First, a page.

Now onto the second point.  As it stands now you open your app on your phone and it doesn’t know much about what you need or why you opened it.  This is where AI is going to go to work.  AI on you big data stream will not just know what you want when you open your app but help you make decisions.  That’s the magic of this technology and why it’s going to be built into everything digital that you come into contact with.  Someday soon your bank app will not only know your spending patterns but advise you how much, where and when to invest.  AI will make your banking app a partner in your financial wellbeing.

Innoverview: The future of fintech in 10 to 15 years relies on security and improving authentication methods for companies to ensure users’ identity across their online service offerings. What will fuel the future of fintech?

Richard: There are two questions here that are really important.  The first regarding digital identity is really interesting and a prime use case for blockchain technology.  China just announced a huge new government effort to develop blockchain technology to make sure China remains a technology leader.  Using one of the newer blockchain digital identity systems you can store your data on a blockchain that is -private- and not controlled by any individual company then open it to companies that need to know who you are.  We’re not there yet but it’s coming and will be a big benefit for financial service companies globally as they’ll know without any ambiguity exactly who they are doing business with.  These solutions are referred to as Know Your Customer (KYC) solutions and are critical to anti-money laundering efforts globally.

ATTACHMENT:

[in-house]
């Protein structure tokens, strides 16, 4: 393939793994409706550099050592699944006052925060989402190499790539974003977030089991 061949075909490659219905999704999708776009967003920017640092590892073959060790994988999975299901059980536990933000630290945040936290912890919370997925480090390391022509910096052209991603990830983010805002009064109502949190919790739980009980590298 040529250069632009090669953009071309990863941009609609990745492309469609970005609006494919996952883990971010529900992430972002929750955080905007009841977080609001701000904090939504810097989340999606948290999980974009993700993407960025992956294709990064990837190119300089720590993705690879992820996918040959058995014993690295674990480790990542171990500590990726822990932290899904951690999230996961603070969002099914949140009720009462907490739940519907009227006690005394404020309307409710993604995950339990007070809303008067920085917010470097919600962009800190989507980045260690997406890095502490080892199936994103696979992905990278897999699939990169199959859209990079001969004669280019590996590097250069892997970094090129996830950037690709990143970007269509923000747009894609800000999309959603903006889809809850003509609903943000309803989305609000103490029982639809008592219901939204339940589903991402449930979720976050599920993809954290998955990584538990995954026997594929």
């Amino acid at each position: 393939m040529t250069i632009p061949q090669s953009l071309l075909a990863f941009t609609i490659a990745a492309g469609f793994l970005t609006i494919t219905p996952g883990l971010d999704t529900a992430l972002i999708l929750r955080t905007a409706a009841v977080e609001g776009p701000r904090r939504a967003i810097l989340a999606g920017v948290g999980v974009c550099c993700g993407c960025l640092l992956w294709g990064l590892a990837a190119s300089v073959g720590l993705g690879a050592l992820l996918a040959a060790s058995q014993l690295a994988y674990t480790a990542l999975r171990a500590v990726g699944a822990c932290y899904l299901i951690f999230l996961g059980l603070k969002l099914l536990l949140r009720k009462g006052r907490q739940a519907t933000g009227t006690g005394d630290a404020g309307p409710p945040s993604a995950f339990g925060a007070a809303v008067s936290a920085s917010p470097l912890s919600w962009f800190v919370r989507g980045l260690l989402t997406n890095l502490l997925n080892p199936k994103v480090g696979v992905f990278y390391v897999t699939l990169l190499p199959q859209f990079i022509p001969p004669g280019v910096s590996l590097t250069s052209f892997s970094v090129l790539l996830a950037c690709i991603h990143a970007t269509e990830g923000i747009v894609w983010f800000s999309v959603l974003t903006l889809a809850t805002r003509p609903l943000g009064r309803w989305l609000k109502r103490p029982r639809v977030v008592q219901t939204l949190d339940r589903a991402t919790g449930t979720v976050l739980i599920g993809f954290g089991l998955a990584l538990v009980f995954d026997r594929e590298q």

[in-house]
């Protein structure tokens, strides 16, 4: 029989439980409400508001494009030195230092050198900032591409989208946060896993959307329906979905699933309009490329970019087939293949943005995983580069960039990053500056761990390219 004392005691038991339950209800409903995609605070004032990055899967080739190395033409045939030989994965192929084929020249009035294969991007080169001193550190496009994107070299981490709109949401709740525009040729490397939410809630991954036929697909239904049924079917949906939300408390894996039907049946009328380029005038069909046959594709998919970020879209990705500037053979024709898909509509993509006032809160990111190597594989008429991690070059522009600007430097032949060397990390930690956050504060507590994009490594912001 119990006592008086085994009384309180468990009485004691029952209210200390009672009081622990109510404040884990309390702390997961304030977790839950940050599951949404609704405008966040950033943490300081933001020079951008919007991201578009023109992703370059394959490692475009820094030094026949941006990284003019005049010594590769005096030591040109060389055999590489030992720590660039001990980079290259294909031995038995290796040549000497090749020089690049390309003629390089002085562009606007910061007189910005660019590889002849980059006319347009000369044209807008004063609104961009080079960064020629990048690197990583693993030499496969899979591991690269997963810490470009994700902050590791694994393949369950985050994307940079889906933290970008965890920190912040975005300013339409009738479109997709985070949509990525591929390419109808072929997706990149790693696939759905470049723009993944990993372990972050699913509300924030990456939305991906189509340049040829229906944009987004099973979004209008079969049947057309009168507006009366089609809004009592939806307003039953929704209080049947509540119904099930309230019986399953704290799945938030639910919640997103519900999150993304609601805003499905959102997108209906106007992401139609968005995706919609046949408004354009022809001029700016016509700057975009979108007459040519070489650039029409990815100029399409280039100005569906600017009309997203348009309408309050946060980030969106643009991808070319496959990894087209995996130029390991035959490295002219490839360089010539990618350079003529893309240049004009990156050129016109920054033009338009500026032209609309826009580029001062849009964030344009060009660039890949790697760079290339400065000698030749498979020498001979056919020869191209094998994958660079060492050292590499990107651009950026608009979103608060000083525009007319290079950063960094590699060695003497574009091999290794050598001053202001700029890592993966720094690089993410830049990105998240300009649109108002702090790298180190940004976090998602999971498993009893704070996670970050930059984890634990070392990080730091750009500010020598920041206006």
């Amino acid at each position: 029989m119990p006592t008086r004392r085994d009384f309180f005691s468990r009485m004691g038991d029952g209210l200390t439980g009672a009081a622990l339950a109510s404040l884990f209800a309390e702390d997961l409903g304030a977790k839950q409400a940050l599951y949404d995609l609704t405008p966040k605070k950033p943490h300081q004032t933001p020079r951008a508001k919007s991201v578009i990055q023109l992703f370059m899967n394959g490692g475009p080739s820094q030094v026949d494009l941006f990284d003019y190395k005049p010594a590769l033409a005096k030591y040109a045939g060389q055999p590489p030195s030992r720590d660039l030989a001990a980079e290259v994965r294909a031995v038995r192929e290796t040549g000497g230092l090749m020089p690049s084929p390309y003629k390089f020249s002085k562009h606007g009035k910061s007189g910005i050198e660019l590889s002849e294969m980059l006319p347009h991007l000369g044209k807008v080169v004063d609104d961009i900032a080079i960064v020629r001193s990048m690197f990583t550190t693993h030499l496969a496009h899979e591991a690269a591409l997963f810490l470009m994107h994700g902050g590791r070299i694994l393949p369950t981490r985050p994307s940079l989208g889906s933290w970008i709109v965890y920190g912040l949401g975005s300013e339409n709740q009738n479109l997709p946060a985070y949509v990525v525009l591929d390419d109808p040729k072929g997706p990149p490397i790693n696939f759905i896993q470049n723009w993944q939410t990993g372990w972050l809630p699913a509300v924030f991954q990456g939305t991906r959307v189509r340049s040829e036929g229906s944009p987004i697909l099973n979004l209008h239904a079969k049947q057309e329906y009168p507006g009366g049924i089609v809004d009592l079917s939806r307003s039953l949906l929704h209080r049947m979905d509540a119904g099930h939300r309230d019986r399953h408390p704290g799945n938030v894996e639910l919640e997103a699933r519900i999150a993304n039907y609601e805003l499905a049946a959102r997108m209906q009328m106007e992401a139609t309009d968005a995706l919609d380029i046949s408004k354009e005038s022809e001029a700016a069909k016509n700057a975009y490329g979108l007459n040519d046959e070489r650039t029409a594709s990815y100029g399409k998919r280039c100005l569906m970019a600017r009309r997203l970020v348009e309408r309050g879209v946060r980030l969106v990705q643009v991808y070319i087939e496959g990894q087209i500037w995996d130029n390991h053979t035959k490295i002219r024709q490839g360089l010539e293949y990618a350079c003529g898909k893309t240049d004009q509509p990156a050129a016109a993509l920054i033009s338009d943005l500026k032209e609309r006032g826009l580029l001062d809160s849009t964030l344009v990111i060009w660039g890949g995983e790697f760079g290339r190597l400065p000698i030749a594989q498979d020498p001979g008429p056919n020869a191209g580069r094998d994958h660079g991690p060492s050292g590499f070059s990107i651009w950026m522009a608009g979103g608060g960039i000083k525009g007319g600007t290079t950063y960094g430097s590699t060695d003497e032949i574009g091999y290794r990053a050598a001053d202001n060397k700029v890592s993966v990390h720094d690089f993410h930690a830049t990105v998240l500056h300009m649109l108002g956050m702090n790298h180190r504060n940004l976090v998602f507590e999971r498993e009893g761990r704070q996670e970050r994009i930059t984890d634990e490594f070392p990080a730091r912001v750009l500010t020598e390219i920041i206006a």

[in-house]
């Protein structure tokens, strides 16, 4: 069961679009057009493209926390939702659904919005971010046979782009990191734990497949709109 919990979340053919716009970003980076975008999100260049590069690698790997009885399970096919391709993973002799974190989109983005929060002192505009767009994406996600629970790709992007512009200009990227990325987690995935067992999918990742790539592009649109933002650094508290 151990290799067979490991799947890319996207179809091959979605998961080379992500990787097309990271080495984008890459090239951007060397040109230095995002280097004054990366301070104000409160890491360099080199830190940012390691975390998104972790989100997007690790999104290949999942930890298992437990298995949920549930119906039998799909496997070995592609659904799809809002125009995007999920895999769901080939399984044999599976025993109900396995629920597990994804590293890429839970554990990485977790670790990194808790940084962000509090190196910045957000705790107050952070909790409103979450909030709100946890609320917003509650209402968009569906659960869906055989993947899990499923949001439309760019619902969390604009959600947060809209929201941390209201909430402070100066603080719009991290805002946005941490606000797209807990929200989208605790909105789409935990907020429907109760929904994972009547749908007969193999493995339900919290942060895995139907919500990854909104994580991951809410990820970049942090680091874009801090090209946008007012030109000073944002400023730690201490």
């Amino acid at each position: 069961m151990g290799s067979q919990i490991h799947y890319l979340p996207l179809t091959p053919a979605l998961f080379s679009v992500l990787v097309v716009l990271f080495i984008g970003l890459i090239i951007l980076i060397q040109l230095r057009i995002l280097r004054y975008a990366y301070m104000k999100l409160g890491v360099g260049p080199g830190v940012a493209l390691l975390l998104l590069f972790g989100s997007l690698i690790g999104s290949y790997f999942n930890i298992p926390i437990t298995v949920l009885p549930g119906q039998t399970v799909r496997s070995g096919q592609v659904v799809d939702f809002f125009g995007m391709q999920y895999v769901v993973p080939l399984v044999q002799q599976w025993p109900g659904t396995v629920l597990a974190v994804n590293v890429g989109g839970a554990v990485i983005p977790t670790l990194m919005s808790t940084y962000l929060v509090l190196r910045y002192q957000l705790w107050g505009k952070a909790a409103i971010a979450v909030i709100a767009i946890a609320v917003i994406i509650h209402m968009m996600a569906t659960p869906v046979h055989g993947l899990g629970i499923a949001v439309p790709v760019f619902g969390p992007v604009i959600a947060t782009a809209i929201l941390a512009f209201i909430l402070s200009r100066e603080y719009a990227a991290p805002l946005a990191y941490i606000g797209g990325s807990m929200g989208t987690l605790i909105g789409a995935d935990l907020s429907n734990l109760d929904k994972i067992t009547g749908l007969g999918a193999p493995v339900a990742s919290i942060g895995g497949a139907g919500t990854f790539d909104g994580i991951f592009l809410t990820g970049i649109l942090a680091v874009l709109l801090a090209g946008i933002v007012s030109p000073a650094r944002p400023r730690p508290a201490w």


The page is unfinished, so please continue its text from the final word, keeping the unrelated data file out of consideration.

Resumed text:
The second question is a tough one, I’m not sure if it’s technology that will fuel the future of fintech so much as regulation and breaking down established ways of doing business.  Let me explain.  The problem with the use of AI or blockchain technologies isn’t rooted in the technology itself but it human’s ability to cope with the changes these technologies will bring.  So let’s go back to the above example of a blockchain identity verification system.  With current technology I can build this in a year….give it to Ant Financial and they could have it done in 6 months!  The problem is that the laws allowing the use of the system have to be written and this will take a while.  At the same time the financial companies have to change their internal process for using this data.  That means getting people to change what they do….that’s harder than you think!  Think about the use of a digital identification system in international banking.  Who would approve or disapprove China’s blockchain identity system when used with a Chinese banking customer in Singapore?  So the fuel is not more revolutionary technology, sure we’ll get lots more, but getting it approved by law across multiple jurisdictions.  In fintech this is especially difficult because -everyone- wants a say in what you can do with your money!